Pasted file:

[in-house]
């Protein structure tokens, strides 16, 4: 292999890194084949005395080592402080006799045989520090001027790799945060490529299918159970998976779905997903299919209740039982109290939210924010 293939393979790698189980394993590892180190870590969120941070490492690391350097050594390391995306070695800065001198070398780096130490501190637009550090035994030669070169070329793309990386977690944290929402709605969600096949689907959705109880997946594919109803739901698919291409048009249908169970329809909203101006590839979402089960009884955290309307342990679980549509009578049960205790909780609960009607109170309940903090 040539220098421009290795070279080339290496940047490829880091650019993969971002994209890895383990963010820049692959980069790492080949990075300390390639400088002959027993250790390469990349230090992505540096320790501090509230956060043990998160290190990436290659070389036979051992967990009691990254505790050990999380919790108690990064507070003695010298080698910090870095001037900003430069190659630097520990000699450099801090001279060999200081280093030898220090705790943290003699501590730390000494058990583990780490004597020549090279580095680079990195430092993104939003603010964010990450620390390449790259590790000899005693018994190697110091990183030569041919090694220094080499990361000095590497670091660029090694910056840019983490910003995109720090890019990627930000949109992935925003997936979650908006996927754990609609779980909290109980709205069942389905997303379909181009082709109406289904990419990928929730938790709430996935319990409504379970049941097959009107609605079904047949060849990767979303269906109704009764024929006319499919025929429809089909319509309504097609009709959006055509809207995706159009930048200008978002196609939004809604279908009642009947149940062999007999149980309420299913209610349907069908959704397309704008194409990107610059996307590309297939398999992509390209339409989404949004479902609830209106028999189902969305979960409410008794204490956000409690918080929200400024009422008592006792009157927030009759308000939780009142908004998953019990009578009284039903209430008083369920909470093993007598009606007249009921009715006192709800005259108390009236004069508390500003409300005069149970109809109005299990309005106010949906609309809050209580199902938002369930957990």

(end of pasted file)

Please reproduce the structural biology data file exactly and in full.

[in-house]
């Protein structure tokens, strides 16, 4: 292999890194084949005395080592402080006799045989520090001027790799945060490529299918159970998976779905997903299919209740039982109290939210924010 293939393979790698189980394993590892180190870590969120941070490492690391350097050594390391995306070695800065001198070398780096130490501190637009550090035994030669070169070329793309990386977690944290929402709605969600096949689907959705109880997946594919109803739901698919291409048009249908169970329809909203101006590839979402089960009884955290309307342990679980549509009578049960205790909780609960009607109170309940903090 040539220098421009290795070279080339290496940047490829880091650019993969971002994209890895383990963010820049692959980069790492080949990075300390390639400088002959027993250790390469990349230090992505540096320790501090509230956060043990998160290190990436290659070389036979051992967990009691990254505790050990999380919790108690990064507070003695010298080698910090870095001037900003430069190659630097520990000699450099801090001279060999200081280093030898220090705790943290003699501590730390000494058990583990780490004597020549090279580095680079990195430092993104939003603010964010990450620390390449790259590790000899005693018994190697110091990183030569041919090694220094080499990361000095590497670091660029090694910056840019983490910003995109720090890019990627930000949109992935925003997936979650908006996927754990609609779980909290109980709205069942389905997303379909181009082709109406289904990419990928929730938790709430996935319990409504379970049941097959009107609605079904047949060849990767979303269906109704009764024929006319499919025929429809089909319509309504097609009709959006055509809207995706159009930048200008978002196609939004809604279908009642009947149940062999007999149980309420299913209610349907069908959704397309704008194409990107610059996307590309297939398999992509390209339409989404949004479902609830209106028999189902969305979960409410008794204490956000409690918080929200400024009422008592006792009157927030009759308000939780009142908004998953019990009578009284039903209430008083369920909470093993007598009606007249009921009715006192709800005259108390009236004069508390500003409300005069149970109809109005299990309005106010949906609309809050209580199902938002369930957990």